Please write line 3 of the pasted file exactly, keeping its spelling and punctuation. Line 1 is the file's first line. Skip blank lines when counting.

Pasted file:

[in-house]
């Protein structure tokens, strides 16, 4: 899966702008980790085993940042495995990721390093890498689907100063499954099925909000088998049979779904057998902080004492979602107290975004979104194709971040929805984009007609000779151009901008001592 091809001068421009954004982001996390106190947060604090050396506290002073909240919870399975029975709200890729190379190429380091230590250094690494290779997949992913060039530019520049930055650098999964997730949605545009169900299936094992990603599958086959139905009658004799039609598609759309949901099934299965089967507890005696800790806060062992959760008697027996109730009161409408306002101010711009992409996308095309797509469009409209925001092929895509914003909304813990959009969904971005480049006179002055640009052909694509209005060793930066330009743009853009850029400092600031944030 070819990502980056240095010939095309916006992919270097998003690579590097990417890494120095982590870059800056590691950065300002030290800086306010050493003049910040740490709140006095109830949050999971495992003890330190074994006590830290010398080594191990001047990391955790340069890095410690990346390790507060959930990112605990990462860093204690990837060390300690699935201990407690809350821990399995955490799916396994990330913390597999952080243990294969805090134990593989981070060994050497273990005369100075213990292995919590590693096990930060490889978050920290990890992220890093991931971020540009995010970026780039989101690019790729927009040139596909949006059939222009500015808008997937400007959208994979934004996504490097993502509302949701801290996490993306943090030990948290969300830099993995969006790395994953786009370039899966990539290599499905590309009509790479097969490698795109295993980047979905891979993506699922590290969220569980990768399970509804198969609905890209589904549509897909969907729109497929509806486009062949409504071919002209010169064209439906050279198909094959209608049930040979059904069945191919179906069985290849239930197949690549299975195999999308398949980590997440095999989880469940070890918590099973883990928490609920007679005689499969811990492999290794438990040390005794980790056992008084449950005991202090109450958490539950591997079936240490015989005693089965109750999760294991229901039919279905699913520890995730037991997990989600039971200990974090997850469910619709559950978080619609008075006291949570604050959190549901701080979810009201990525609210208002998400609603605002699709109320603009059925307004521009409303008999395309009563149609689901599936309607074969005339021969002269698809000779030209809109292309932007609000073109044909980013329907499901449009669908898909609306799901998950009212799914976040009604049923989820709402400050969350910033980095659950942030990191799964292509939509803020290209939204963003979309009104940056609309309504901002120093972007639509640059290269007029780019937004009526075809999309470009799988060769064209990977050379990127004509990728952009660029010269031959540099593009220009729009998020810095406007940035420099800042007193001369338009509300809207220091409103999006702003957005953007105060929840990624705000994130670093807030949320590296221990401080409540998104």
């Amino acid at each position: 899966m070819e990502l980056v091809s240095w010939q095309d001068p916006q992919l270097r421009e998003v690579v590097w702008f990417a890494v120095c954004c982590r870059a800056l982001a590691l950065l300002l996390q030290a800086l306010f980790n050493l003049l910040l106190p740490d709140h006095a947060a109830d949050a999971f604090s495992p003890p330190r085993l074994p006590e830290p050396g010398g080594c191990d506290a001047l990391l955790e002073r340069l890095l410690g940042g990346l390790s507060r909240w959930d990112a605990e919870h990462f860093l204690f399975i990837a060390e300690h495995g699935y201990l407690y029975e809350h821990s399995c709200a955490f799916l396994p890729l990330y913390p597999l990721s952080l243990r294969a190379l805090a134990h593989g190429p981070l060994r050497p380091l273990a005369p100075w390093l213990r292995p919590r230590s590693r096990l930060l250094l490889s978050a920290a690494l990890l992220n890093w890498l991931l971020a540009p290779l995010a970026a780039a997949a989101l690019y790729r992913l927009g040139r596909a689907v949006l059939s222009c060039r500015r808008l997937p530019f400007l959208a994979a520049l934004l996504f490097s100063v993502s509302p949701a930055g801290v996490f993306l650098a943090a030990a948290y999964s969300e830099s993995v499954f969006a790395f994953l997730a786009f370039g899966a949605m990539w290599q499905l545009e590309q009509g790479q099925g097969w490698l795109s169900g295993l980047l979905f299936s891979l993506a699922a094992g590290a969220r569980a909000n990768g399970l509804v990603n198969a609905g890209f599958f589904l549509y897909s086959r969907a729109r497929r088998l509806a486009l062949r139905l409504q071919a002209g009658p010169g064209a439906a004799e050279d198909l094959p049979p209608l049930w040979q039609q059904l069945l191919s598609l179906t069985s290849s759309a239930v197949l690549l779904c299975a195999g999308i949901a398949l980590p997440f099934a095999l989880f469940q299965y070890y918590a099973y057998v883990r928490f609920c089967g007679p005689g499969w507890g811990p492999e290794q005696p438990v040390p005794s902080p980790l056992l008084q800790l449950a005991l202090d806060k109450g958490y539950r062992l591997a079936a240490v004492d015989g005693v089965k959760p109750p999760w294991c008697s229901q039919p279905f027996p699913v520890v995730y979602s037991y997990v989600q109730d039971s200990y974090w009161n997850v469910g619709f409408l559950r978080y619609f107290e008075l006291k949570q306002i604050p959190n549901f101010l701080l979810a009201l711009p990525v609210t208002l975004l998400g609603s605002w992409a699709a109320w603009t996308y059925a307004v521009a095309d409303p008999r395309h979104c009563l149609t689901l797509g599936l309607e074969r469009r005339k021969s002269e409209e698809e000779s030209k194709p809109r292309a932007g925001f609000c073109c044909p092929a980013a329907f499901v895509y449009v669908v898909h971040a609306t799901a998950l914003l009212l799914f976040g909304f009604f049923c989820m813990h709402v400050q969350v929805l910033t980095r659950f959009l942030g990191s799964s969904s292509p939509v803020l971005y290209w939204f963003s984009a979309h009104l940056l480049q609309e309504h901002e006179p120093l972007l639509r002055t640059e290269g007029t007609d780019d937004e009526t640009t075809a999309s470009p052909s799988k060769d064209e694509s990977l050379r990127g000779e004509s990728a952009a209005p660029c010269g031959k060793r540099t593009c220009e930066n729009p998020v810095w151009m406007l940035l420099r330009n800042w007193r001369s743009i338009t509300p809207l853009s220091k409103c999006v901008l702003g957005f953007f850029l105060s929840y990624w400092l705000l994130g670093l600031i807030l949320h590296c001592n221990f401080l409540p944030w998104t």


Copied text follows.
């Amino acid at each position: 899966m070819e990502l980056v091809s240095w010939q095309d001068p916006q992919l270097r421009e998003v690579v590097w702008f990417a890494v120095c954004c982590r870059a800056l982001a590691l950065l300002l996390q030290a800086l306010f980790n050493l003049l910040l106190p740490d709140h006095a947060a109830d949050a999971f604090s495992p003890p330190r085993l074994p006590e830290p050396g010398g080594c191990d506290a001047l990391l955790e002073r340069l890095l410690g940042g990346l390790s507060r909240w959930d990112a605990e919870h990462f860093l204690f399975i990837a060390e300690h495995g699935y201990l407690y029975e809350h821990s399995c709200a955490f799916l396994p890729l990330y913390p597999l990721s952080l243990r294969a190379l805090a134990h593989g190429p981070l060994r050497p380091l273990a005369p100075w390093l213990r292995p919590r230590s590693r096990l930060l250094l490889s978050a920290a690494l990890l992220n890093w890498l991931l971020a540009p290779l995010a970026a780039a997949a989101l690019y790729r992913l927009g040139r596909a689907v949006l059939s222009c060039r500015r808008l997937p530019f400007l959208a994979a520049l934004l996504f490097s100063v993502s509302p949701a930055g801290v996490f993306l650098a943090a030990a948290y999964s969300e830099s993995v499954f969006a790395f994953l997730a786009f370039g899966a949605m990539w290599q499905l545009e590309q009509g790479q099925g097969w490698l795109s169900g295993l980047l979905f299936s891979l993506a699922a094992g590290a969220r569980a909000n990768g399970l509804v990603n198969a609905g890209f599958f589904l549509y897909s086959r969907a729109r497929r088998l509806a486009l062949r139905l409504q071919a002209g009658p010169g064209a439906a004799e050279d198909l094959p049979p209608l049930w040979q039609q059904l069945l191919s598609l179906t069985s290849s759309a239930v197949l690549l779904c299975a195999g999308i949901a398949l980590p997440f099934a095999l989880f469940q299965y070890y918590a099973y057998v883990r928490f609920c089967g007679p005689g499969w507890g811990p492999e290794q005696p438990v040390p005794s902080p980790l056992l008084q800790l449950a005991l202090d806060k109450g958490y539950r062992l591997a079936a240490v004492d015989g005693v089965k959760p109750p999760w294991c008697s229901q039919p279905f027996p699913v520890v995730y979602s037991y997990v989600q109730d039971s200990y974090w009161n997850v469910g619709f409408l559950r978080y619609f107290e008075l006291k949570q306002i604050p959190n549901f101010l701080l979810a009201l711009p990525v609210t208002l975004l998400g609603s605002w992409a699709a109320w603009t996308y059925a307004v521009a095309d409303p008999r395309h979104c009563l149609t689901l797509g599936l309607e074969r469009r005339k021969s002269e409209e698809e000779s030209k194709p809109r292309a932007g925001f609000c073109c044909p092929a980013a329907f499901v895509y449009v669908v898909h971040a609306t799901a998950l914003l009212l799914f976040g909304f009604f049923c989820m813990h709402v400050q969350v929805l910033t980095r659950f959009l942030g990191s799964s969904s292509p939509v803020l971005y290209w939204f963003s984009a979309h009104l940056l480049q609309e309504h901002e006179p120093l972007l639509r002055t640059e290269g007029t007609d780019d937004e009526t640009t075809a999309s470009p052909s799988k060769d064209e694509s990977l050379r990127g000779e004509s990728a952009a209005p660029c010269g031959k060793r540099t593009c220009e930066n729009p998020v810095w151009m406007l940035l420099r330009n800042w007193r001369s743009i338009t509300p809207l853009s220091k409103c999006v901008l702003g957005f953007f850029l105060s929840y990624w400092l705000l994130g670093l600031i807030l949320h590296c001592n221990f401080l409540p944030w998104t």